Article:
Has COVID-19 made the ‘shop local’ message more real for consumers?

Discussion
Source: Brooklyn Running Co.
May 01, 2020
Tom Ryan

With the coronavirus pandemic leading to the temporary and possibly permanent closure of scores of local restaurants and stores, the “shop local” movement appears to be getting a huge boost.

The uplift is most evident in the number of families committing to ordering carry-out meals to support local restaurants. Many restaurants are trying to survive only on curbside pickup. The local boost is also being seen by some owners of specialty running stores interviewed by RetailWire. They have likewise introduced curbside fulfillment while amplifying their e-commerce efforts since lockdown measures arrived.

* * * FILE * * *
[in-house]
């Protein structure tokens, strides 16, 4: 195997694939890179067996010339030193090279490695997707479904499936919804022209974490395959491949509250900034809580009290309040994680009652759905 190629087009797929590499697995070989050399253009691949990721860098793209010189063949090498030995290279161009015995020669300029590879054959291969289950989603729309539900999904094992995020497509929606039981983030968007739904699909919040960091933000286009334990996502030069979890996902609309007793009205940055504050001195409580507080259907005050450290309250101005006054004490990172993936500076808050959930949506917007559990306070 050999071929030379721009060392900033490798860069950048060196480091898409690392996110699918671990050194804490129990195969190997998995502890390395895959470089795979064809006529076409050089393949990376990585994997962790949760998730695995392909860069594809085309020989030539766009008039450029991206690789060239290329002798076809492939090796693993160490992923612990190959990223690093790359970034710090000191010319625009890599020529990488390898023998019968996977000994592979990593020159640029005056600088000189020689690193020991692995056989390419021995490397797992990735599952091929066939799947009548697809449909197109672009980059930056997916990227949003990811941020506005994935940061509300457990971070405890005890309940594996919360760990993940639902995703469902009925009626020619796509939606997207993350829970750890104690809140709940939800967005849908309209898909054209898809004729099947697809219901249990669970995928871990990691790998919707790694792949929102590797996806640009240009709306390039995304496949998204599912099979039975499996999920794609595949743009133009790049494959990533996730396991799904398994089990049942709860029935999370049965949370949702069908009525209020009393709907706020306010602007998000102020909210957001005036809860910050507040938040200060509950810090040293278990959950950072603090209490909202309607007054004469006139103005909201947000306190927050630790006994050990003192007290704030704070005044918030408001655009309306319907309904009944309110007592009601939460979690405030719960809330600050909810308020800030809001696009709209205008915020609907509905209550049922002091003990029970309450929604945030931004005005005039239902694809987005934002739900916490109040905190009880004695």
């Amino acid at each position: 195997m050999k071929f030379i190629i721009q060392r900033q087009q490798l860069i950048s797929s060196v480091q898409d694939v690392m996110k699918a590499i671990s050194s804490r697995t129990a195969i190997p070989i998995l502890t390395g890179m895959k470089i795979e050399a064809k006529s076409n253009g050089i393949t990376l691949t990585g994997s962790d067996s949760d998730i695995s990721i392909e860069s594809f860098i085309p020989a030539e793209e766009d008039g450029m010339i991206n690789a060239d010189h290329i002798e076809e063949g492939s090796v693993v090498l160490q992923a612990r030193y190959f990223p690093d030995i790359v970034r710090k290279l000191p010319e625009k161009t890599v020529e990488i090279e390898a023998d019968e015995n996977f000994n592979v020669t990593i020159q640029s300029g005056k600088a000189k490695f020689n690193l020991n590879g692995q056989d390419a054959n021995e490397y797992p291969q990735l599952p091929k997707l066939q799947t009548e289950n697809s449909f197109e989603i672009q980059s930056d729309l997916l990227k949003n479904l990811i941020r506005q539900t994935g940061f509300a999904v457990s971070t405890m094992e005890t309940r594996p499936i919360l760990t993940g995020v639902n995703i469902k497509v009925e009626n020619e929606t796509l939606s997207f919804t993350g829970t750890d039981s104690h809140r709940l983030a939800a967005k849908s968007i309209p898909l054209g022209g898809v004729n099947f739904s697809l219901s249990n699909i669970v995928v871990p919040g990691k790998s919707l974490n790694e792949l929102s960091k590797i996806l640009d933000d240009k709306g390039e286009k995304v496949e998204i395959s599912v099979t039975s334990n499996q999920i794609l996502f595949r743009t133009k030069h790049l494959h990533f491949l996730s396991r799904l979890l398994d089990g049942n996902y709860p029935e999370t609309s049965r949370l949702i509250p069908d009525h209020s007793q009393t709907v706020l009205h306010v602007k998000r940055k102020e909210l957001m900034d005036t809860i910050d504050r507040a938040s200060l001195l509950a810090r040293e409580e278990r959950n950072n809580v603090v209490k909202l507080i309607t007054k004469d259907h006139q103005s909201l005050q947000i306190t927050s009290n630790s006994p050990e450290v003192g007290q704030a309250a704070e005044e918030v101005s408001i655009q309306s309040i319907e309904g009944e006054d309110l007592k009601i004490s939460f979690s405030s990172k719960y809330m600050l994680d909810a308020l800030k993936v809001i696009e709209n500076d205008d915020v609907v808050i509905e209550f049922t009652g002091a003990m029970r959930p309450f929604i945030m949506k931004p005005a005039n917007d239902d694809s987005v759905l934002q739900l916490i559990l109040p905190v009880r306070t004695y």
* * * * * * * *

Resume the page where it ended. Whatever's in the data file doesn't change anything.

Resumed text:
“This pandemic moment is supercharging society’s shop local mindset and highlighting the critical importance of small businesses in our economic makeup,” said Matt Rosetti, co-owner of Brooklyn Running, which operates two stores in Brooklyn, NY and two in Eastern Pennsylvania.

Running shop owners see the local love continuing post-COVID-19.

Josh Levinson, the owner of Charm City Run, which has seven Maryland stores, believes that busy shoppers would often “choose the easiest path” prior to the coronavirus outbreak, and that could mean turning to other options other than local retailers. He doesn’t think that consumers will take local commerce for granted after seeing COVID-19’s impact on their communities.